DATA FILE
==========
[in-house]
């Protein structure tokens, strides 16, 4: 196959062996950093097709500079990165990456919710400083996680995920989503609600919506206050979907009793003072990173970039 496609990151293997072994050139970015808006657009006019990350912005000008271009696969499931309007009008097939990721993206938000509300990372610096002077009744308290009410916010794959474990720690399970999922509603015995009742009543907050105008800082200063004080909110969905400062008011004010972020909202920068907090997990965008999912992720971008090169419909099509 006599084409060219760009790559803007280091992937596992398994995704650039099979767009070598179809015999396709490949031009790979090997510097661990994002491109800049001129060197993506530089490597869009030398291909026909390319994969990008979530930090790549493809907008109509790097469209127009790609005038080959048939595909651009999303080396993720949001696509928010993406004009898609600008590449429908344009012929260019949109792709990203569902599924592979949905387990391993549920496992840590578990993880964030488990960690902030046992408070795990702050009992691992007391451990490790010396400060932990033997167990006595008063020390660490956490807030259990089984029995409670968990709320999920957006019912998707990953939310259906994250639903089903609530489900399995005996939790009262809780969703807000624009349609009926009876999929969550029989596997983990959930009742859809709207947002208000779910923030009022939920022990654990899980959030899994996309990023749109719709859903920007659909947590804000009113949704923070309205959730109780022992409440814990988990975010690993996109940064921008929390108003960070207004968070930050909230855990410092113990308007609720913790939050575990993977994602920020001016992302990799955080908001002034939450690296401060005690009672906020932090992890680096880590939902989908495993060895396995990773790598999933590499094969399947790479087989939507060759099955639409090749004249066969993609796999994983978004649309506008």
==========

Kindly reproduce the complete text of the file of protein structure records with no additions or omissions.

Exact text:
[in-house]
């Protein structure tokens, strides 16, 4: 196959062996950093097709500079990165990456919710400083996680995920989503609600919506206050979907009793003072990173970039 496609990151293997072994050139970015808006657009006019990350912005000008271009696969499931309007009008097939990721993206938000509300990372610096002077009744308290009410916010794959474990720690399970999922509603015995009742009543907050105008800082200063004080909110969905400062008011004010972020909202920068907090997990965008999912992720971008090169419909099509 006599084409060219760009790559803007280091992937596992398994995704650039099979767009070598179809015999396709490949031009790979090997510097661990994002491109800049001129060197993506530089490597869009030398291909026909390319994969990008979530930090790549493809907008109509790097469209127009790609005038080959048939595909651009999303080396993720949001696509928010993406004009898609600008590449429908344009012929260019949109792709990203569902599924592979949905387990391993549920496992840590578990993880964030488990960690902030046992408070795990702050009992691992007391451990490790010396400060932990033997167990006595008063020390660490956490807030259990089984029995409670968990709320999920957006019912998707990953939310259906994250639903089903609530489900399995005996939790009262809780969703807000624009349609009926009876999929969550029989596997983990959930009742859809709207947002208000779910923030009022939920022990654990899980959030899994996309990023749109719709859903920007659909947590804000009113949704923070309205959730109780022992409440814990988990975010690993996109940064921008929390108003960070207004968070930050909230855990410092113990308007609720913790939050575990993977994602920020001016992302990799955080908001002034939450690296401060005690009672906020932090992890680096880590939902989908495993060895396995990773790598999933590499094969399947790479087989939507060759099955639409090749004249066969993609796999994983978004649309506008």